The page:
Matthew McConaghy
© Paramount/courtesy Everett Collection
Young Americans are constantly told by the media — and, sometimes, their own parents — that they think the world owes them a favor.

Millennials say people should be able to pay for their own housing at 22 years of age, pay for their own car at 20.5 years of age and be responsible for their own cell phone plan at 18.5 years of age, according to a new study from personal-finance site

In all three cases, the younger cohort's average response is about a year and a half earlier than when baby boomers feel these three landmarks of financial independence should happen.

"Millennials are often stereotyped as being entitled," Sarah Berger, a columnist and analyst at, said in a statement on the survey released Wednesday. "It's refreshing to see that millennials really do have high expectations of gaining financial independence and getting off their parents' payroll."

The survey tapped a nationally representative sample of 1,000 adults. Those respondents living in the Northeast said parents should help with housing costs until their children are 24.5 years of age. That was two years longer than for Midwesterners, 1.5 years longer than for Southerners and about a year longer than for those who live on the West Coast.

But other studies show what millennials think they should do and what they actually do are two different things, and it's their parents (often times, baby boomers, who are helping to support them). The percentage of American adults who are living with their parents has reached its highest level in 75 years. Around 40% of millennials live at home, U.S. Census data analyzed by real-estate listing site Trulia recently found — the largest percentage since 1940.

This is backed up by data released earlier this year by the Pew Research Center. For the first time in more than 130 years, American adults aged 18 to 34 were more likely to live with their parents than with a spouse or partner in their own household, it found.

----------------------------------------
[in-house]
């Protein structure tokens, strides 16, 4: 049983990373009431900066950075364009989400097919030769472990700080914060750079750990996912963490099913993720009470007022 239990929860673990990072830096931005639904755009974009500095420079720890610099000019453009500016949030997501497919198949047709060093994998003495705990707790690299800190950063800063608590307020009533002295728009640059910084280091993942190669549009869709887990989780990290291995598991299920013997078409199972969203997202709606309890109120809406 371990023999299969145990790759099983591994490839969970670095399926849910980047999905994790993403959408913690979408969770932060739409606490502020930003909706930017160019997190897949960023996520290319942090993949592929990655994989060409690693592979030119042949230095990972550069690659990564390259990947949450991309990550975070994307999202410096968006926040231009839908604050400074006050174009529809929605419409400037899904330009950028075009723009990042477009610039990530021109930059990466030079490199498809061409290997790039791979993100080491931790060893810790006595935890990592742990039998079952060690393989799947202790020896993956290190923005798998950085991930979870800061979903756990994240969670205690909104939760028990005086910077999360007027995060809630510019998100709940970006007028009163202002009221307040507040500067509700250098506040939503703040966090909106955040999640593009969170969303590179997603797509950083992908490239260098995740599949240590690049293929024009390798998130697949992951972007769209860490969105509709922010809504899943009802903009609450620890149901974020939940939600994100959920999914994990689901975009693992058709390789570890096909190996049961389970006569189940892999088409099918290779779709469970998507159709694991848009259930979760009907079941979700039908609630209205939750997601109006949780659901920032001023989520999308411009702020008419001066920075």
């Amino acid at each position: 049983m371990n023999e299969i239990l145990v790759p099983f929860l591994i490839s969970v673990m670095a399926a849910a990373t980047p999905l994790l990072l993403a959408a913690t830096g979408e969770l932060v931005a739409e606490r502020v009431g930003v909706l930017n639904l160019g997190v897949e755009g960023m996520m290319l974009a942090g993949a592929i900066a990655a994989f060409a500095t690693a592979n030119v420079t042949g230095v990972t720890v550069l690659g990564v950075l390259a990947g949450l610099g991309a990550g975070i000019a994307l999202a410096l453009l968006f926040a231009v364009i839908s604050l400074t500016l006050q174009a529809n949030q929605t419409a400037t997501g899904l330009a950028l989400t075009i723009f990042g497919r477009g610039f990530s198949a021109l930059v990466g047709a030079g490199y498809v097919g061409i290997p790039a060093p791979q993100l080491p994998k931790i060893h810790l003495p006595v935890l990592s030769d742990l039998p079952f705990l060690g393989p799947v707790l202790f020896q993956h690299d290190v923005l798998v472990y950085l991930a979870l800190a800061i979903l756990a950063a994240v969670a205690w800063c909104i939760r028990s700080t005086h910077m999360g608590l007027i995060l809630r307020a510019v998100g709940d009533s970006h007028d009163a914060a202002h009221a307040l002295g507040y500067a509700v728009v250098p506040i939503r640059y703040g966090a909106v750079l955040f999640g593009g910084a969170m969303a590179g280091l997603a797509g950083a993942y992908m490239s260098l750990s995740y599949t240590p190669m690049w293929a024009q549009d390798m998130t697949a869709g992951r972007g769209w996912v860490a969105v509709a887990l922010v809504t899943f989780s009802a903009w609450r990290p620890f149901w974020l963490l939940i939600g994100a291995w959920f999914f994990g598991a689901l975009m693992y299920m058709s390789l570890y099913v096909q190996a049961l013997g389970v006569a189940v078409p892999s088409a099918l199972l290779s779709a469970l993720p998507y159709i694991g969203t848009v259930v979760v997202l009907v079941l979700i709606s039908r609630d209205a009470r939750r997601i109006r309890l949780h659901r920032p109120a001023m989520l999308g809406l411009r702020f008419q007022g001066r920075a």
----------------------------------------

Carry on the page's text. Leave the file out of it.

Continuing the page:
What's more, one-in-nine baby boomer parents said their adult children returned home within the last year, according to a recent report from financial services firm Fidelity Investments and Stanford Center on Longevity, which surveyed 9,000 employees.

Older millennials are 2.7 times more likely to live in their parents' home than people under 55 years old than in 1999, while Generation-Xers, who are now in their mid-30s to early 50s, were 2.2 times as likely to live with their parents, according to real-estate site Trulia.

While older baby boomers may have missed the property market bubble that burst just before the Great Recession, many of those homeowners did face double-digit interest rates that peaked at 20% in March 1980.

Nearly 70% of baby boomers said their children — who could be millennials or Generation X — should be doing more for their older family relatives, according to a recent study by AARP Public Policy Institute, a Washington, D.C.-based non-governmental organization and interest group with members who are 50 years of age or over.

Millennials, however, shoulder more student loan debt than any other generation and face house prices that are far higher than their parents did at their age in a post-recession environment of stagnant wages. Student loan debt has reached $1.3 trillion as the cost of college has soared.

And spending no more than 30% of their income on rent or a mortgage, which was deemed a golden rule for decades, is now almost impossible for many young Americans. In 2017, the median amount most renters pay is 40% of their income on rent.

It's not unusual to have tensions over who worked harder at a younger between two generations. Bruce Cannon Gibney, who is 40 and a Generation X-er (born between millennials and a baby boomers) said baby boomers have appetite for consumption.

While it's hard to argue that millennials — and Generation X-ers, for that matter, who bought overpriced homes during the property boom — don't also have an appetite for consumption, those characteristics have resulted in bad policy decisions such as preferential tax treatment and entitlement programs, said Gibney, author of "A Generation of Sociopaths: How the Boomers Betrayed America."

And it's the burden of every generation to be blamed for the mistakes of the past by the cohort that follows. Gibney's provocative theory (or opinion) is indicative of a natural human tendency to want to explain the world and other people through the lens of group mentalities, Jennifer Deal, the senior research scientist at the Center for Creative Leadership, a leadership development organization with campuses in San Diego, Colorado, North Carolina and Latin America, told MarketWatch in March.